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Does anyone have experience using a staging server for QA?  Will a some
type of pre production environment that "closely" resembles the production
environment help?

I wish I had staging area, but maybe it really wouldn't help.  Having a
test suite for web applications helps.

Also I wish I had this staging area when trying to reproduce bugs.  I've
experienced the Heisenberg principle, where the act of looking for a bug
somehow influences the system.

Nice post, Shawn.

Zen 

On Mar 6 Shawn McMahon wrote:

> On Sun, Mar 04, 2007 at 01:04:41PM +0200, Arthur Sherman said:
> > 
> > I wish I knew how to revert to previous module in CPAN.
> > Tried once figure it out and couldn't find anything useful.
> 
> This doesn't help you, but for the peanut gallery:
> 
> This is why you shouldn't bypass your packaging system.  Before updating
> anything, a better idea is:
> 
> 1) Use "rpm -qf" to find out what package owns the file.
> 2) Download source for that package.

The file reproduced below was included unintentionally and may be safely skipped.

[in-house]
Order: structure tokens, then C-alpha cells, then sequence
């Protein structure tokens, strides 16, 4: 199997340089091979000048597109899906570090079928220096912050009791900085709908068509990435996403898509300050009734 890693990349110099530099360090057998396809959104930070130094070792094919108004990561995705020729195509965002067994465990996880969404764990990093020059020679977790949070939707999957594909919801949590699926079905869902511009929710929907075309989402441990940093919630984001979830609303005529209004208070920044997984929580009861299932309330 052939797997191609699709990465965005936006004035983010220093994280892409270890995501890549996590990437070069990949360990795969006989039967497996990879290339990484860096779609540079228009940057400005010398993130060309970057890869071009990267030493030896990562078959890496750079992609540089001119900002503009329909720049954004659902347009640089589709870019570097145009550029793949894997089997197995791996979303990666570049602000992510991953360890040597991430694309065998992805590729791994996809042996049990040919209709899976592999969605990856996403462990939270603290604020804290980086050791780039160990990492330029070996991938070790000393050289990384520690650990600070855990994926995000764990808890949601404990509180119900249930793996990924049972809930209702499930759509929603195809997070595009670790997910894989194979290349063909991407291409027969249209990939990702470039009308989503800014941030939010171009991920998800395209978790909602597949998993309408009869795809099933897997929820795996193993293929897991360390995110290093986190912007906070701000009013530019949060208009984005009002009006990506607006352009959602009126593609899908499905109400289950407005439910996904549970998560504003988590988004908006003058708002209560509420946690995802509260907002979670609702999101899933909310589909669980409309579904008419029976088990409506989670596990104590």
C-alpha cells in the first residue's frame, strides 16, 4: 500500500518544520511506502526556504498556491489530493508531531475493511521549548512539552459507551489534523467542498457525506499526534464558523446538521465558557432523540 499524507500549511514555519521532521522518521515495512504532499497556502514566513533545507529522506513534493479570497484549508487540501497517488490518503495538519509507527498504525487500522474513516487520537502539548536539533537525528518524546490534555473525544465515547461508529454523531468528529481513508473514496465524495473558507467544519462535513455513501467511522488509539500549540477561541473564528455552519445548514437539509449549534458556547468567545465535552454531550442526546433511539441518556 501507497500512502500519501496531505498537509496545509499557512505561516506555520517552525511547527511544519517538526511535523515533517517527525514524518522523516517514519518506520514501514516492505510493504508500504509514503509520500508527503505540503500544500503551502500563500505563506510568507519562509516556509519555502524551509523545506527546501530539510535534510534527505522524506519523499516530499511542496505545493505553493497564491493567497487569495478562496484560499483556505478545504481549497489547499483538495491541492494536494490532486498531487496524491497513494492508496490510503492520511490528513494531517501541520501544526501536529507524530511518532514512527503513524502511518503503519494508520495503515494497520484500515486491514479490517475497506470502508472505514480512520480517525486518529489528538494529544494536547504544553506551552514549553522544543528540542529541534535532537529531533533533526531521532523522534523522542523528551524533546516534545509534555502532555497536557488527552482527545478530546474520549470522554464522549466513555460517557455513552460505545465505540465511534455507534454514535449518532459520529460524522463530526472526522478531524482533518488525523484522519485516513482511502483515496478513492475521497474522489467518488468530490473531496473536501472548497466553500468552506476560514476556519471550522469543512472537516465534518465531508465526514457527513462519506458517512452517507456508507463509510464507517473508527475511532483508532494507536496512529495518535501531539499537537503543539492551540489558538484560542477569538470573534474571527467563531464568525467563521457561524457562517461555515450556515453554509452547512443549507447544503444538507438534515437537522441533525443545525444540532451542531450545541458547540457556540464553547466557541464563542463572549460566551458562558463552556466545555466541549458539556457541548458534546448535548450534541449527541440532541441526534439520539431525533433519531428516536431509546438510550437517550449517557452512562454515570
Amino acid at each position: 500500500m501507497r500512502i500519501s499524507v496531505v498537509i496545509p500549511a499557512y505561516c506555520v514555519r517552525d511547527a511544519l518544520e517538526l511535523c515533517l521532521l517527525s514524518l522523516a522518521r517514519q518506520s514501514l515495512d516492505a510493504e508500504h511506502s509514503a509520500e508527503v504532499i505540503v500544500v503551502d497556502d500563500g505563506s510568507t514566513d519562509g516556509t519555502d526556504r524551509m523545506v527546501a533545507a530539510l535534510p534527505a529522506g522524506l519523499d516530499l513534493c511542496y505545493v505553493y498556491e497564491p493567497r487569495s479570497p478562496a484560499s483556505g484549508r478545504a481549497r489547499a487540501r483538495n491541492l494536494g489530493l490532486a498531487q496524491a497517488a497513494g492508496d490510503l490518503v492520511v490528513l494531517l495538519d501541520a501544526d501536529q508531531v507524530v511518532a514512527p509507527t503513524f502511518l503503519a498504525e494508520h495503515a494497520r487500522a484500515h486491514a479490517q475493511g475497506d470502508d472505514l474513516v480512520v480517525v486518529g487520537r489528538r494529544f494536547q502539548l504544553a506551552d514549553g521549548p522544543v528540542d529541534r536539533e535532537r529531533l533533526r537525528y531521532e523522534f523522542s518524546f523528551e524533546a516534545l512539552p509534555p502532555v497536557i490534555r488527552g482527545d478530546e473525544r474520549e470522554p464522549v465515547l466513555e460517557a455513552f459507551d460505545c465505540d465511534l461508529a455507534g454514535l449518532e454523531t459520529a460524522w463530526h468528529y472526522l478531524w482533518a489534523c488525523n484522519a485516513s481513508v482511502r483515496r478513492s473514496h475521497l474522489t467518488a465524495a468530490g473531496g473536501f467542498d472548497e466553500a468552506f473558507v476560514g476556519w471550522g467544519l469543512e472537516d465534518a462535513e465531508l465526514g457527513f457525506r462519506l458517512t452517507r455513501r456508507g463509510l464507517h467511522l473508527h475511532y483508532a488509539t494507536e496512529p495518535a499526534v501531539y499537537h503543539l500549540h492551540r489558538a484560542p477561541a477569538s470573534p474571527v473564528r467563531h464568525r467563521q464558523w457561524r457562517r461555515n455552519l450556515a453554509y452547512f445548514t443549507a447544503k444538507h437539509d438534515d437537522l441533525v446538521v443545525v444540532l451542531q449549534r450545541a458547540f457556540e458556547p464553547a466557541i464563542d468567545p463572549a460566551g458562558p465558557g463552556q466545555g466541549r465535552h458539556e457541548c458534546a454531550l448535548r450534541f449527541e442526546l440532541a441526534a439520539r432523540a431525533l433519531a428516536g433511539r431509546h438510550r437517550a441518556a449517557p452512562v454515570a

> 3) Download source for what you want to add.
> 4) Create a new package containing your additions.
> 5) Configure the package manager not to automatically upgrade this
> package anymore.
> 6) Expect to spend eternity manually integrating upgrades into your
> system in this manner every time a new version of the base package comes
> out.
> 
> For the special case of perl, here's what we do:
> 
> 1) Leave the "system" perl alone.  We don't add ANY module to it that
> doesn't have an RPM from RedHat, period, and even those rarely.
> 2) Create our own perl and perl-modules packages that install in
> "/opt/perl", and integrate all requested modules into it, updating these
> only as required to serve our development teams.  It contains a whole
> lot of modules, and any time we add a new module we do so by updating
> the perl-modules package.
> 
> As for fixing your problem; you might need to uninstall the perl RPM(s),
> wipe the directory contents, and reinstall.  Be sure to download the
> necessary RPMs first.  If you MUST have that module, at least try to
> find an RPM for it instead of using the cpan updater.  That's a nice
> tool, but it's not suitable for every user's situation, and I'm not
> talking "I'm a power user and you're not, nyah nyah" stuff here; I'm
> really talking "package manager or not".
> 
> 
>